Home Ownership or Rental?

When it comes to renting your home vs. owning, many people have long said that it’s always cheaper in the long run to own. Even if your mortgage payment is a couple hundred bucks more than rent, you get tax breaks. Plus, when you’re done paying, it’s YOURS. So it’s smarter in the long term.

But times are tight, and many folks don’t have the luxury of thinking “long-term.” And home ownership numbers have taken a hit. Despite historically low 3.7% interest rates…

The home ownership rate in the U.S. fell slightly from 66% to 65% during the first quarter of 2012 — the lowest in 15 years, according to the latest data by the U.S. Census. (It peaked at just over 69% in 2004.) SmartMoney.com

Basically, people with stable jobs and equity in their existing homes are buying new ones, but nobody is buying their old house. So there are a bunch of single-family homes being rented now…about 1/3 of all rentals.

So, while nationwide it IS still cheaper to buy rather than rent, there are a few places in the country where that formula is upside down, including:

  • Northern New Jersey: Mortgage is $529 higher than rent, with some of the highest property taxes in the US.
  • Long Island, NY: Same story.
  • California: Like, all of it. Has the greatest number of counties where it is cheaper to rent.
  • Seattle, WA: One place rents for $2000/mo, while a comparable place costs $4000/mo to buy – and that’s WITH a 20% down payment!
  • Honolulu, HI: I guess you could always live on the beach, right?

So, are you renting or owning? By choice? How about your friends and family? Let us know…and have a great weekend!

13 thoughts on “Home Ownership or Rental?”

  1. I’m thanking God I don’t live in any of those places. We live in a place where we can afford to buy rather than rent. I hated having to count on my landlord to have something done to the home we lived in. Because chances were, it was not going to get done. He didn’t care he didn’t have to live there.
    However I thank God we had a place to live. God provided even though we were ungrateful especially toward the end of our stay there.
    Now that we’ve owned our home we’ve had things done to our home as we’ve had the money knowing we’ll be able to enjoy where we live. It’s now a pleasure to come home in South Alabama. Plus it’s nice and warm outside. 😉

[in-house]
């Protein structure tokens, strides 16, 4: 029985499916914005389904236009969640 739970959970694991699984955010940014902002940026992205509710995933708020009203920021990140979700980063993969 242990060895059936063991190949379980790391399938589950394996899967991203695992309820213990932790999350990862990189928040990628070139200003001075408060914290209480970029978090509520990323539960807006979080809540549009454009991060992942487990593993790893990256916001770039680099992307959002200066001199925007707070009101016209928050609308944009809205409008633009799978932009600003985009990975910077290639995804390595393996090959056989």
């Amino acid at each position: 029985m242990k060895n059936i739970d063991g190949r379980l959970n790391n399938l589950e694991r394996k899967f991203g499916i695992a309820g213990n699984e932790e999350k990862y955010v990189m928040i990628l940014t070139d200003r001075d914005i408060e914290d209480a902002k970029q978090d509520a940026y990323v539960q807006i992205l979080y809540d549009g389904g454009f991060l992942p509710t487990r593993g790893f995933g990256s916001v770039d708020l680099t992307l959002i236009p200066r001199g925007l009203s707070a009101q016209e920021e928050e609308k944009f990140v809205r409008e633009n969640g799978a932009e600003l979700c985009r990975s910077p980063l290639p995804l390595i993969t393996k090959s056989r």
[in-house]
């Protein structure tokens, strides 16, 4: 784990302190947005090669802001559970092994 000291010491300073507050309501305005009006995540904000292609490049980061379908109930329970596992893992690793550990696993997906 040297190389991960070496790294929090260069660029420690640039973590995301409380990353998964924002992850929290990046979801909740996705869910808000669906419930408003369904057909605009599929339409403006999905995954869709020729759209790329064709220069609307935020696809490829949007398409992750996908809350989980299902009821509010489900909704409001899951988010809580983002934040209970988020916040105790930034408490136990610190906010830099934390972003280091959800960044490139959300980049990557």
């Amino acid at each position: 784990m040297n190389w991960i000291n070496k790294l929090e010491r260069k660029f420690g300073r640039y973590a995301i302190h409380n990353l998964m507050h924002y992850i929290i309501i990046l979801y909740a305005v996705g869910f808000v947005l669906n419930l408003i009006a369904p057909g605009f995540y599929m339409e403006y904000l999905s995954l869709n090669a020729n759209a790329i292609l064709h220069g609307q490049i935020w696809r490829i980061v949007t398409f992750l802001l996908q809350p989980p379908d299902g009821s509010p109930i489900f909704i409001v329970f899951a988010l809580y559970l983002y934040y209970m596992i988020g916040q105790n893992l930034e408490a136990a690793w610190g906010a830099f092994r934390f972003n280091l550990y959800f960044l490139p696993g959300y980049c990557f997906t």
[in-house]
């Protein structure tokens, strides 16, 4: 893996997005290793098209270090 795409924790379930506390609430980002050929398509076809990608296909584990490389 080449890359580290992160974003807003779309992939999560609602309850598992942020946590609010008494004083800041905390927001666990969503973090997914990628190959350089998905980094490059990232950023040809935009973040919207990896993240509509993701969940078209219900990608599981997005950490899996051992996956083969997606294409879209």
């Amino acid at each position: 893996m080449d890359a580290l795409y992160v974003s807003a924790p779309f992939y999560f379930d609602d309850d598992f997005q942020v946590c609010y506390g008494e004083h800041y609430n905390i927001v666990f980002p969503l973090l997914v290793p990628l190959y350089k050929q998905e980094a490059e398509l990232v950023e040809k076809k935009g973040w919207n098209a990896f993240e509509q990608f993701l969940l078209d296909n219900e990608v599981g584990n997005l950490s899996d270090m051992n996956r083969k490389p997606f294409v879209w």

All Praise and honor to my Lord Jesus!!!

  2. I have owned my house in Oklahoma for the last five years. When we moved in all our neighbors also owned their homes. In the past two years three of these houses have become rent houses with the average rent approximatly $500 more than an average mortgage payment. One due to forclosure (new owner turned it into a rent house), one being rented out by the same owner (who couldn’t find a buyer for his house), and one that was sold to an invester who wanted rental property in the area. Owning your house here is definatly the way to go if you are secure in this economy and can get approved, clearly not everyone can which is a shame because you really save a ton of money in the long run and have a place you can truely call home!

  3. i rent ,
    it is cheaper to own in the long run, but…. with the cost of upkeep and rising taxes and no big return in the job market it will balance out and may even be cheaper to rent sooner than we think .
    i think if you are financially secure ,it is an advantage to buy right now if you can . intrest rates will likely rise and the cost of a mortgage will rise as well . i think we as a nation are looking at a few more years of hardship with no realistic plan in place to bring back the millions of lost jobs.

    most friends and family own , but they want to sell because taxes are getting close to what a mortgage payment is or would be .